I grew up in the 1970's in northwest Portland, in a middle-class neighborhood sandwiched between the poor and wealthy sides of town. My dad was a longshoreman, belonging to a powerful union that guaranteed our moving-on-up lifestyle. He and my mom had bought on old turn-of-the-century house on Savier street that had been converted into apartments, and we lived in one and rented out the others. Our apartment was around 650 square feet. To get to the bathroom you had to go through the bedroom that my brother and I shared.

I have sweet memories of that house, and I dreamed about it for many years after we moved. The green shag carpeting in the living room, the television with five channels, the old davenport where my dad would stretch out to watch TV every night, the beautiful high windows on which my mom would paint scenes every Christmas copied from Christmas cards, my white iron bed, the turquoise vinyl-covered chest where I kept my collection of barbies, the large square fan on top of my dresser that covered the sound of the television with white noise, the piano crowded into the "den" with a sewing machine, an enormous oak wood desk, a typewriter, a dollhouse, and a five-foot-tall tiki statue that guarded the entrance to my room (which, unbeknownst to my mom, I was afraid of.)

This was where I went reverently, hushed, into my parents' bedroom which felt like a special land with its soft light and their personal things which were to me like treasures. This was where I asked my mom how Santa could get into our house if the stove pipe was sealed off, and where my dad's older son instilled in me fear of scary things in the basement (probably in an attempt to keep me out of his room.) It was where my mom made my tuna fish sandwiches for school lunch, and where she smoked and talked on the phone at the kitchen table, absentmindedly filling in newspaper ad type with a blue ball point pen. It was where I dreamed of monsters on the rickety back porch three stories off the ground, and where the sound of the rain on the metal garbage cans beneath my bedroom window lulled me to sleep. It was where I sat in my room with my head in my hands saying "damn, damn, damn" when my parents had a fight, the first time I'd ever sworn. It was where my mom made cupcakes with little plastic turkeys on top for my classroom celebration of Thanksgiving, and where she let me stay up past my bedtime to watch Ziggy Stardust on late-night television.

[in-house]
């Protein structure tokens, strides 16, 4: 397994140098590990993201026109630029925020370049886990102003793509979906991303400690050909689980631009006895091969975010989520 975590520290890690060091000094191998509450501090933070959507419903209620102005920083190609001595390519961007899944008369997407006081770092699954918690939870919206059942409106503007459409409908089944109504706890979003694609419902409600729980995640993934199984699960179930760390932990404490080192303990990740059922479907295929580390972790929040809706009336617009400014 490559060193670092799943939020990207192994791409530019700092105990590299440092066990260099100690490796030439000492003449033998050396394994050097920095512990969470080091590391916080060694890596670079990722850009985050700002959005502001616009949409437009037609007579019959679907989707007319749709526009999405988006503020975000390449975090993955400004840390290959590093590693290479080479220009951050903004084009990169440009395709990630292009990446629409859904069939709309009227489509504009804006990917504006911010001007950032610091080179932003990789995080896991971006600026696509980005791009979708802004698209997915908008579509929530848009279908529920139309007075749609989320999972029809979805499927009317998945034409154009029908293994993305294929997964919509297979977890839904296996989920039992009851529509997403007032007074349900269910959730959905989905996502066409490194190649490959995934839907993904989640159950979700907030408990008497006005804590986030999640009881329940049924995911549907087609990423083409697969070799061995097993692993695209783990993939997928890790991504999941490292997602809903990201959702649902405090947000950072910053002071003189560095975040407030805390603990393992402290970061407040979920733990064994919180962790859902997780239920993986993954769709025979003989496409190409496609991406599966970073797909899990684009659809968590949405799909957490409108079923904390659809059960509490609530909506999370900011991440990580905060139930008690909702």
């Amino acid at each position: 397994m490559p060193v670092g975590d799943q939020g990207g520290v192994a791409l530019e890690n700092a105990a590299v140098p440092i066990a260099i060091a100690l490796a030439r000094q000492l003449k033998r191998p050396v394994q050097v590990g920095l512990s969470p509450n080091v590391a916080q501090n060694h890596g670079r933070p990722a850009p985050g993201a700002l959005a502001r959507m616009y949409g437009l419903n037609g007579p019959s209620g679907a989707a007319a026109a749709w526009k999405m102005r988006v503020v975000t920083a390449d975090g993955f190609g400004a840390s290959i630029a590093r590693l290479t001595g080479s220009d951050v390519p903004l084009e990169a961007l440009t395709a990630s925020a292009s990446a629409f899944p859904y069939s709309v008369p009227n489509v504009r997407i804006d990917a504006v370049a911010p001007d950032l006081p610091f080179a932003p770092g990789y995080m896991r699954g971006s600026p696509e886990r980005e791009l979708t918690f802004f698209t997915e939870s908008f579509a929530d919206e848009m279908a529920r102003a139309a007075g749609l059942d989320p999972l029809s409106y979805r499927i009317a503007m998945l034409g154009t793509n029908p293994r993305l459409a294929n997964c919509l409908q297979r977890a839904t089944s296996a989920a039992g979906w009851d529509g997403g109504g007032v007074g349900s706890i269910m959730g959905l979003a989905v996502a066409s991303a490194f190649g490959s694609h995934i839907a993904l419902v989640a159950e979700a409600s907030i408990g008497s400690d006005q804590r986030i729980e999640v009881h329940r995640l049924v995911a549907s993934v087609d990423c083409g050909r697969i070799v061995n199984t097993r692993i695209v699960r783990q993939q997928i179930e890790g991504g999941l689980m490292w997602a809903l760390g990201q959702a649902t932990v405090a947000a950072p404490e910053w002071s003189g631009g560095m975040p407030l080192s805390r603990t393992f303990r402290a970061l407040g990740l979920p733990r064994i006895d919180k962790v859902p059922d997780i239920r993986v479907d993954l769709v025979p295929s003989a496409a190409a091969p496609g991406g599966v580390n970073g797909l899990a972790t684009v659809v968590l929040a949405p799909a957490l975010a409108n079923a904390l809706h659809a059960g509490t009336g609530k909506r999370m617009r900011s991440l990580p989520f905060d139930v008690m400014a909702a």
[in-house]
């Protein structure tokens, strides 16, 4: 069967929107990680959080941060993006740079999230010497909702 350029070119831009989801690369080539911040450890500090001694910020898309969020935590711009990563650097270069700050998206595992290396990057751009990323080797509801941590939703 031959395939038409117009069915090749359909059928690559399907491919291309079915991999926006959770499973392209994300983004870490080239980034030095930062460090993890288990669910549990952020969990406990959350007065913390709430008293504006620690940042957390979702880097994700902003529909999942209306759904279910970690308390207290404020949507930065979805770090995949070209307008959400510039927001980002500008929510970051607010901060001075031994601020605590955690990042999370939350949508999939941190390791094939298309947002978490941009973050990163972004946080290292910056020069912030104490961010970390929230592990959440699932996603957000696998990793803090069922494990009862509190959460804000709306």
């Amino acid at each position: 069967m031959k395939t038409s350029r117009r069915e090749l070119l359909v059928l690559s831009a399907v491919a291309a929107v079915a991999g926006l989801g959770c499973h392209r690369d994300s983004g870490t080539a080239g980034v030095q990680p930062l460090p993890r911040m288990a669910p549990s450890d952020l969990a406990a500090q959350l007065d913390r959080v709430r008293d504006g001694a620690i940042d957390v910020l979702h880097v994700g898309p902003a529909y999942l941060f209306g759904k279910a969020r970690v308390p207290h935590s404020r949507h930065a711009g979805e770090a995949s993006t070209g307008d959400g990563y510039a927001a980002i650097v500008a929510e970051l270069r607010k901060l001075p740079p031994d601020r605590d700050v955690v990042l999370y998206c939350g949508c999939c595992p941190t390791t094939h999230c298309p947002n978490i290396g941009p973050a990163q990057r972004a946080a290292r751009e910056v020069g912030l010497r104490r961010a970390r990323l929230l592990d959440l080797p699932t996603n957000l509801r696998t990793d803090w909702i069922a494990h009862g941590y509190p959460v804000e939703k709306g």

The neighborhood was filled with people fascinating to me. There was the family that rented from us who had brown skin and dark hair and exotic names and who let their children run around naked, to my mom's dismay. There was the mysterious woman who I only ever saw glimpses of, who went by the name of Unthank and played violin for the Oregon Symphony. There was the young hipster across the street who wore wire-rim glasses, played banjo in a bluegrass band, and had a pet owl (and who incredibly my conservative blue-collar dad had a friendship with.) There was the family with the house open from front to back, dark and breezy, and who had a table set up just for playing chess.

Most notably, there were Harry & Rose, an old Jewish couple who my parents socialized with regularly. They lived in a wonderfully shabby and filthy house in the industrial area of town. They liked to play bingo and made a career out of scouring the local flea markets for valuable antiques. Harry was small and sprightly, with a tuft of hair on either side of his head and grizzled knotted hands that could fix anything. He was always happy, always funny. He had no children himself, but he loved children, and he paid as much attention to my brother and me as he did to our parents. Maybe more. Harry had an organ he would play old-timey songs on for us. Harry was the only one of everyone I knew who was genuinely interested in my piano playing. He grew a lush garden of vegetables in his backyard that he was very proud of, surrounded by tall warehouse walls. My brother and I one year sang "I'm Just Wild About Harry" to him on his birthday. He was special to us.

Rose was a large woman, with an air of severity and a nasal voice. She did not feel like an unsafe person, but nonetheless she remained vaguely intimidating. She wore her hair clipped short and dyed dark, and she had a large mole on her lip that she covered with shiny red lipstick. Her favorite article of clothing was the house dress. She was the one, of the pair, who would haggle incessantly and tenaciously with sellers, which was both impressive and embarrassing to me. She made my mom her favorite cabbage rolls. We played blackjack with her and Harry, and she was on a mission to convince me that my future was as a blackjack dealer in Reno. Every time we went to their house she would point out to my brother and me that there was candy on the table, little roll-shaped taffies in different flavors and shiny colored wrappers. I could write a book about Harry & Rose.